I want to thank my colleague also that is here, Ferdinand Garcia (ph), along with all my colleagues that have been calling nonstop to try to find out anything they could do to help out. We are together as a community, working together, as the mayor said. All the details have been given. But we're here together to find anything that we could do to help the families that have gone through this tragedy.

So, on behalf of Miami-Dade County's Commission, as the chairman of the board, we're here to support the Surfside and this community in everything we can do.

(SPEAKING FOREIGN LANGUAGE)

UNIDENTIFIED MALE: Next speaker is going to be the assistant fire chief of operations from Miami-Dade Fire Rescue.

QUESTION: What's his name, please? (INAUDIBLE).

CHIEF RAIDE JADALLAH, ASSISTANT FIRE CHIEF OF OPERATIONS, MIAMI-DADE FIRE RESCUE: I'll spell it.

Good morning. Ray Jadallah, R-a-y J-a-d-a-l-l-a-h, Miami-Dade Fire Rescue.

So, Miami-Dade Fire Rescue, at approximately 1:30 this morning, responded to a reported building collapse. To summarize, we had a 12- story, 136-unit apartment complex that had sustained a partial collapse. The northeast corridor of the apartment had collapsed approximately 55 apartment units.

Our units began search and rescue efforts. They pulled 35 occupants that were trapped inside the building. In addition to those 35, ten were assessed and treated. Two were transported to various hospitals.

Search and rescue efforts are still ongoing. We do have operations conducting inside based on, you know, additional intel that we're receiving from resources inside.

To, again, to kind of echo the mayor's words, we have established a reunification center. And if you do have loved ones that are not answering your call, we ask that you do contact the phone number that's been given to you, 305-614-1819.

Thank you.

To do the Spanish for Miami-Dade Fire Rescue, PIO Ricky Menedez (ph).

UNIDENTIFIED FEMALE: (SPEAKING IN FOREIGN LANGUAGE)

[09:20:00]

UNIDENTIFIED FEMALE: (SPEAKING IN FOREIGN LANGUAGE).

SCIUTTO: We appear to have lost the feed there from the mayors and the police press conference.

I believe we still have Chief Dave Downey with us.

Oh, they're back.

Let's go back to the press conference.

Have a listen.

UNIDENTIFIED FEMALE: (SPEAKING FOREIGN LANGUAGE).

UNIDENTIFIED MALE: The director of the Miami-Dade Police Department Alfredo Ramirez.

ALFREDO "FREDDY" RAMIREZ, DIRECTOR, MIAMI-DADE POLICE DEPARTMENT: Good morning. First and foremost, we pray for the victims and their families. The

Miami-Dade Police Department's role will be the lead investigative agency. We'll be working with Surfside Police Department and our other municipal partners. Our goal is to provide a thorough investigation and closure for our families.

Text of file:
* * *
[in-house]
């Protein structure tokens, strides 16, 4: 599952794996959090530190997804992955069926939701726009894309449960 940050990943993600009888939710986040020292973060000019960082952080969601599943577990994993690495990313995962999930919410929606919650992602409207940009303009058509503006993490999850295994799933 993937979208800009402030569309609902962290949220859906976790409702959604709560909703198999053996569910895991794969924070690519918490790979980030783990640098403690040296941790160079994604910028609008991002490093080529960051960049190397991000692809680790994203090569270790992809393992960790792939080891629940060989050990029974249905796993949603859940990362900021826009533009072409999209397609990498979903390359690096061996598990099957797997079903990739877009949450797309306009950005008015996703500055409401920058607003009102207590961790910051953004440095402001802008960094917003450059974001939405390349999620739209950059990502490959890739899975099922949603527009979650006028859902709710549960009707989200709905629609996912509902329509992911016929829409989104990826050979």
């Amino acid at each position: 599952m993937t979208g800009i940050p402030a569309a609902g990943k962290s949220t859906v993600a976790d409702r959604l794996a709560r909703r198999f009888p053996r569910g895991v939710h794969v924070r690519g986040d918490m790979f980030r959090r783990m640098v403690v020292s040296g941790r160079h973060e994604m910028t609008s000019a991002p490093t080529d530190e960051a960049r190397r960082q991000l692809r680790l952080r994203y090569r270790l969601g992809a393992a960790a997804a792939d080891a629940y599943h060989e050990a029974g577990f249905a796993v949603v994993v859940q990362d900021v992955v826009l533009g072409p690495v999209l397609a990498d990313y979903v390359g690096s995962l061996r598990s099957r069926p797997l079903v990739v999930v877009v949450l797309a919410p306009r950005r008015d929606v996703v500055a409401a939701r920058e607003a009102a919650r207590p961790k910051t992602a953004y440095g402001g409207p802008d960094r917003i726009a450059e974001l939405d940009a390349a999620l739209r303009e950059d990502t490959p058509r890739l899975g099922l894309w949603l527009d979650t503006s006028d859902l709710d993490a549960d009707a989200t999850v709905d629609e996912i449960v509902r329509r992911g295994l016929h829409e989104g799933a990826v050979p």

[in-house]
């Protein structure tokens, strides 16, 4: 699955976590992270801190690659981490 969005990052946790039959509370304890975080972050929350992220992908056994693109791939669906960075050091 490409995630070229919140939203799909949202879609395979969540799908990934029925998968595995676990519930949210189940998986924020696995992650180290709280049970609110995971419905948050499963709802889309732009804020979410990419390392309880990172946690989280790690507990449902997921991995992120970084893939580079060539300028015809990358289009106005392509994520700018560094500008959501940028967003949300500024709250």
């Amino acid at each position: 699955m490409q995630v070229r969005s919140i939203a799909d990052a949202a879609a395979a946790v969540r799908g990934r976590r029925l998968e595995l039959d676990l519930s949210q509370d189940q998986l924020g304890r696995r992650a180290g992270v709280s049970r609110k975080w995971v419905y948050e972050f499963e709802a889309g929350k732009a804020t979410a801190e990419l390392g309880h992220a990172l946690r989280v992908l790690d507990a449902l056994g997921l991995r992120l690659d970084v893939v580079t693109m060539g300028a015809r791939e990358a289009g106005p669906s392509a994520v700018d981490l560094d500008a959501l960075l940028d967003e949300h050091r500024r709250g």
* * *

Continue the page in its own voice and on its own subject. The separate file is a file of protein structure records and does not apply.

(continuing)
(SPEAKING FOREIGN LANGUAGE)

UNIDENTIFIED FEMALE: Can we please have you name and title.

RAMIREZ: Freddy Ramirez, director of Miami-Dade Police Department.

UNIDENTIFIED MALE: City manager of Surfside, Mr. Andrew Hyatt.

ANDREW HYATT, SURFSIDE CITY MANAGER: First and foremost, our thoughts and prayers are with the families and the victims.

Also, I just want to make sure that the emergency personnel understand how important it is that we have their participation here. We appreciate it very much.

We've been in contact Senator Scott, Senator Rubio's office, have been in touch with the governor's office, Governor DeSantis, county mayor, other towns in the area and we're very appreciative of what they've offered and the assistance, anything we need. This is -- this is not going to be something that is going to be brief. It's going to be something that's going to be for the long term and possibly, you know, at least a week. And, you know, these people behind me, it's very important that you recognize them because there's a lot of support here and this is who is helping to make this happen, that we can resolve this as quick as possible.

Thank you.

UNIDENTIFIED FEMALE: (INAUDIBLE) fire and rescue? They said that (INAUDIBLE) people were pulled from the building. Were those people pulled from the part of the building that's still intact.

UNIDENTIFIED MALE: OK, due to the -- you saw it. Due to the lightning that you just saw, we're only going to allow for four questions. And for the safety of everyone here, we're going to move them out. You guys are going to be moved to the next block over. This is going to be vacated due -- for safety purpose -- for safety reasons.

So just four questions and then we're going to continue on really quick.

Fire?

UNIDENTIFIED MALE: Fire and rescue.

What can you tell us about numbers? What kind of equipment do you have that's uniquely positioned to help with the situation?

JADALLAH: So, in regards to the equipment, we do have our heavy rescue, we have our heavy equipment such as a side -- our parra (ph) techs (ph). We are shoring up the structure on the inside as we continue to tunnel in to locate additional survivors.